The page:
Assembling the dish is fairly straightforward. Note that no rim tape is supplied with the reflector, the perforated edges of which are cardigan-snagging sharp.
The LNB boom bolts to the back of the reflector, courtesy of a handful of bolts. The az-el bracket is also attached to the boom, slots cut into the bracket enabling the assembly to be tilted forward and back until it's aimed at the satellite.
The bracket is stamped with an elevation scale, which – certainly in the case of the test sample – was barely visible. The LNB bracket attaches to the boom's front protrusion, which had started to rust courtesy of some unprofessional paintwork (unique to our dish, one hopes). The az-el bracket also loses its paint with surprising ease.
Another drawback is there's nothing to stop the nuts that secure the lower half of the holder to the upper half from dropping off . You're advised to attach the LNB to the dish before taking it up a ladder.
A wall bracket is supplied with the dish. However, it will clamp onto any existing pole (up to 50mm diameter) you may have. It's then a case of installing the LNB, attaching the 'F' plugs, running the cable from dish to receiver and aligning the dish.
The compass can help you to determine North, and from simple calculation you'll be able to determine where the dish should be pointed (there are no alignment tables, but such information is readily available on the internet).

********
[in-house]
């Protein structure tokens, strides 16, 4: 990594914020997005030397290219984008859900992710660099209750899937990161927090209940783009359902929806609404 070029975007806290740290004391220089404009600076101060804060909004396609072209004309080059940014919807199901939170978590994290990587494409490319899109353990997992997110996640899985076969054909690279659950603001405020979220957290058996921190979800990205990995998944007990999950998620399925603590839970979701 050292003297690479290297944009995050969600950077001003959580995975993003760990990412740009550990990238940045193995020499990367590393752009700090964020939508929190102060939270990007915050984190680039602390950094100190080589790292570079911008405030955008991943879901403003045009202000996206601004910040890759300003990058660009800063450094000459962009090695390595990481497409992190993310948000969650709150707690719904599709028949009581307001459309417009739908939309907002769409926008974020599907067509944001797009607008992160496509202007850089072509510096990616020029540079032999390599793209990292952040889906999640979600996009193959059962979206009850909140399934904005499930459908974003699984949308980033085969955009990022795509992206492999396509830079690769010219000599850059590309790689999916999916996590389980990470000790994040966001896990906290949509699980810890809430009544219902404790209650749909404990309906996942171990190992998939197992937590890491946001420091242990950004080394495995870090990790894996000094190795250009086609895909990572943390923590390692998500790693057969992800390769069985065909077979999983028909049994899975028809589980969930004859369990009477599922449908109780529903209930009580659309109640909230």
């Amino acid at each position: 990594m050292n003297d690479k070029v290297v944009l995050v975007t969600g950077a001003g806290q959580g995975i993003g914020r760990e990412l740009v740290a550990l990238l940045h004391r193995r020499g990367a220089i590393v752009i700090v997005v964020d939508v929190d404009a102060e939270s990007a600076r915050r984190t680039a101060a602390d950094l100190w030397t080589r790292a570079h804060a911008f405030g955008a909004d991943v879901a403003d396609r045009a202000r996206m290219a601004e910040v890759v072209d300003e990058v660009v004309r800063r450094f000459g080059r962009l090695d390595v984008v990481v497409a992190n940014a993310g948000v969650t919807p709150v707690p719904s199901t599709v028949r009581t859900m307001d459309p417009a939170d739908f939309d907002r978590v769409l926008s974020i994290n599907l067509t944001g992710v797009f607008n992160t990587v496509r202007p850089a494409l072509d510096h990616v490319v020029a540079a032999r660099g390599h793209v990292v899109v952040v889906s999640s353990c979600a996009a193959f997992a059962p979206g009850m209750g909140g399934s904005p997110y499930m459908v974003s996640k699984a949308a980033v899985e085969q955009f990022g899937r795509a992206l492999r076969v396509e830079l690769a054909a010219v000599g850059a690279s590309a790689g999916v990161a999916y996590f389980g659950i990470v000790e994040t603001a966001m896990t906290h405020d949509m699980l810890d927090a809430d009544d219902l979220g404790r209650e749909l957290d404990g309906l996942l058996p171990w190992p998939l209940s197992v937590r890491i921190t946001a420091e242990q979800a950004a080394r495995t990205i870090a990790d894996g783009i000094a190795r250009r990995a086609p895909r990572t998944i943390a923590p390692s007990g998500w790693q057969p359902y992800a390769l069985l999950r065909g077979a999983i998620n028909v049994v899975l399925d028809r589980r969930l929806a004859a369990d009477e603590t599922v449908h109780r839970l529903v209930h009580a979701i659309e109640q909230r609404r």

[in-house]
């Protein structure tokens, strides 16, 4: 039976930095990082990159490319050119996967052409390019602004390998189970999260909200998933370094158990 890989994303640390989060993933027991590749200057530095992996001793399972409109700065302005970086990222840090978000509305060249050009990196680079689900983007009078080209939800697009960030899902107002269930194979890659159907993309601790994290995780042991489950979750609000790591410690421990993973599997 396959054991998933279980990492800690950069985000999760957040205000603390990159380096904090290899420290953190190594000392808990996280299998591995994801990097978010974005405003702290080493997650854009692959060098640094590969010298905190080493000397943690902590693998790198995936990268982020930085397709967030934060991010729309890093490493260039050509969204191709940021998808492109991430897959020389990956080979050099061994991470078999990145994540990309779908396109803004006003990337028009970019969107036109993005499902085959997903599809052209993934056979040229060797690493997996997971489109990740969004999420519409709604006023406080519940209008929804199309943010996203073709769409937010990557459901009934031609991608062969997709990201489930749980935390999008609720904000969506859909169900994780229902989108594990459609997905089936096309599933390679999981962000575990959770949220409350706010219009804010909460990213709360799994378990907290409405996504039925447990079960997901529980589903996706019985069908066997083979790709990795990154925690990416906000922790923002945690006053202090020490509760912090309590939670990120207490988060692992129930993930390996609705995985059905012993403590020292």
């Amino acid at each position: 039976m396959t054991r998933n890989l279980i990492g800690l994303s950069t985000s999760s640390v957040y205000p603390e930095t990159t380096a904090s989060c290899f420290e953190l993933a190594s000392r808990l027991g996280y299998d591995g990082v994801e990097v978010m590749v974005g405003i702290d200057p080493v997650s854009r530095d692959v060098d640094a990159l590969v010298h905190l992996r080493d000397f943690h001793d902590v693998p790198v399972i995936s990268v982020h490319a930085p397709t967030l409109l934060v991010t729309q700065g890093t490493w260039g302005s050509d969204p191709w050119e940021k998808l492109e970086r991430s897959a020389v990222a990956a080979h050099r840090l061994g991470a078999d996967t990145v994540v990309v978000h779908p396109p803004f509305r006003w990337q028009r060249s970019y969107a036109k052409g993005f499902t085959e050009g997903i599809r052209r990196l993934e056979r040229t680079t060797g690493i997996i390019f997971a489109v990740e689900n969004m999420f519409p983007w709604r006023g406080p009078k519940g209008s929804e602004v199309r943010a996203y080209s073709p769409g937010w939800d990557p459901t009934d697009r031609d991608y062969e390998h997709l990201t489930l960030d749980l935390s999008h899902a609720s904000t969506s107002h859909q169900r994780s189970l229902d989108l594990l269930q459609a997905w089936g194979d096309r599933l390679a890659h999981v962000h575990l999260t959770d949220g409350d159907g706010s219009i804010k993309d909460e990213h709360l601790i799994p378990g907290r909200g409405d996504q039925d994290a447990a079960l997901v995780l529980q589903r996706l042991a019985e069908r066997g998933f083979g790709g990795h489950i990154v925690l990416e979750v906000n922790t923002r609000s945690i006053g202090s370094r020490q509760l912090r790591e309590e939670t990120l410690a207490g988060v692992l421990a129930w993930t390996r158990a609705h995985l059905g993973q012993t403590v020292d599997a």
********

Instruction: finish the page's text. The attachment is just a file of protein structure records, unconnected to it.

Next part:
From then on, a bit of tweaking will allow you to 'peak' the dish. Signal strength and quality meters are available in the receiver's 'manual scan' mode. From here, you can select one of the preset transponders as a 'target'. But they're not very helpful during initial signal-finding and will only register when the dish is reasonably well aligned.
Annoyingly, the manual scan mode exits automatically after a minute or so if no signal is present. Subsequently, we discovered a setting ('Menu Timeout', in the 'OSD Setting Menu') that enables you to increase this period to a more useful 10 minutes. It's a pity a basic strength meter isn't supplied.
The good news is that the dish is free of play and so easy to adjust. It's also remarkably stable once locked in position.
Once your dish is aligned you can choose the 'Freesat scan' mode. Enter your postcode and the receiver will hunt down all available signals. It asks for a postcode so that you get the correct regional variations – these can be changed later if need be with an 'edit customised channel' menu.
If new transponders come along you can edit existing ones (as opposed to adding new ones) in the manual scan menu.
Changeable parameters are symbol rate, standard (DVB-S or S2), modulation, frequency, polarity and FEC. Unfortunately, DiSEqC is not currently supported. The receiver is said to be compatible with version 1.1 of the standard, but the manual scan menu's LNB select option is 'greyed out'. We hope this will be fixed in future.